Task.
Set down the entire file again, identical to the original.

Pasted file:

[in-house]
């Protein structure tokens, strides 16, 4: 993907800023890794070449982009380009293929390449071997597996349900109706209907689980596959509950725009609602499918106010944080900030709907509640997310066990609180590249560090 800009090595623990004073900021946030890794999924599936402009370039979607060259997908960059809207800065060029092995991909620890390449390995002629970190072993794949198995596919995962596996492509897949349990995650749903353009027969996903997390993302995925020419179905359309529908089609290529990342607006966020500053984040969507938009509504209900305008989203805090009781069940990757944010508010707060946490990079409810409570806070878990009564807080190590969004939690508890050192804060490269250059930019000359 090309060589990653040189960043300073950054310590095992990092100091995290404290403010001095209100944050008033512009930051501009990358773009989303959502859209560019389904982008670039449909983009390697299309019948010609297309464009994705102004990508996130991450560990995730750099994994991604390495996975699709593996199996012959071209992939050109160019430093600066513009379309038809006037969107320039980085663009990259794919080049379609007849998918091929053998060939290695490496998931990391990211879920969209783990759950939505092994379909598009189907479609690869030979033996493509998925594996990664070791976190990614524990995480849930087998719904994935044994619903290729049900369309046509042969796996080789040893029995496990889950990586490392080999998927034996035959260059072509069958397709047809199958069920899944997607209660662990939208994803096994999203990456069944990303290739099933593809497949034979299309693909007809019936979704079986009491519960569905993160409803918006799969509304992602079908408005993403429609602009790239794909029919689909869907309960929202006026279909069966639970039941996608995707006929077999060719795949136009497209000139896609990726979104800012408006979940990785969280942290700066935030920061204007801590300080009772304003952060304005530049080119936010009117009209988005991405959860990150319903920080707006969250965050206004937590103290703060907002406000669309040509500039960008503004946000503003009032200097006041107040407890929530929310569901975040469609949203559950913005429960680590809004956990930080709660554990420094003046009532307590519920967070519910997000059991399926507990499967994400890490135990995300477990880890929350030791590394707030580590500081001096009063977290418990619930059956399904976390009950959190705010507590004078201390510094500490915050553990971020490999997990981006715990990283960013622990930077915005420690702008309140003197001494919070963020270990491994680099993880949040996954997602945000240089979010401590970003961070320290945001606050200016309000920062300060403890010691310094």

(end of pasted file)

[in-house]
């Protein structure tokens, strides 16, 4: 993907800023890794070449982009380009293929390449071997597996349900109706209907689980596959509950725009609602499918106010944080900030709907509640997310066990609180590249560090 800009090595623990004073900021946030890794999924599936402009370039979607060259997908960059809207800065060029092995991909620890390449390995002629970190072993794949198995596919995962596996492509897949349990995650749903353009027969996903997390993302995925020419179905359309529908089609290529990342607006966020500053984040969507938009509504209900305008989203805090009781069940990757944010508010707060946490990079409810409570806070878990009564807080190590969004939690508890050192804060490269250059930019000359 090309060589990653040189960043300073950054310590095992990092100091995290404290403010001095209100944050008033512009930051501009990358773009989303959502859209560019389904982008670039449909983009390697299309019948010609297309464009994705102004990508996130991450560990995730750099994994991604390495996975699709593996199996012959071209992939050109160019430093600066513009379309038809006037969107320039980085663009990259794919080049379609007849998918091929053998060939290695490496998931990391990211879920969209783990759950939505092994379909598009189907479609690869030979033996493509998925594996990664070791976190990614524990995480849930087998719904994935044994619903290729049900369309046509042969796996080789040893029995496990889950990586490392080999998927034996035959260059072509069958397709047809199958069920899944997607209660662990939208994803096994999203990456069944990303290739099933593809497949034979299309693909007809019936979704079986009491519960569905993160409803918006799969509304992602079908408005993403429609602009790239794909029919689909869907309960929202006026279909069966639970039941996608995707006929077999060719795949136009497209000139896609990726979104800012408006979940990785969280942290700066935030920061204007801590300080009772304003952060304005530049080119936010009117009209988005991405959860990150319903920080707006969250965050206004937590103290703060907002406000669309040509500039960008503004946000503003009032200097006041107040407890929530929310569901975040469609949203559950913005429960680590809004956990930080709660554990420094003046009532307590519920967070519910997000059991399926507990499967994400890490135990995300477990880890929350030791590394707030580590500081001096009063977290418990619930059956399904976390009950959190705010507590004078201390510094500490915050553990971020490999997990981006715990990283960013622990930077915005420690702008309140003197001494919070963020270990491994680099993880949040996954997602945000240089979010401590970003961070320290945001606050200016309000920062300060403890010691310094």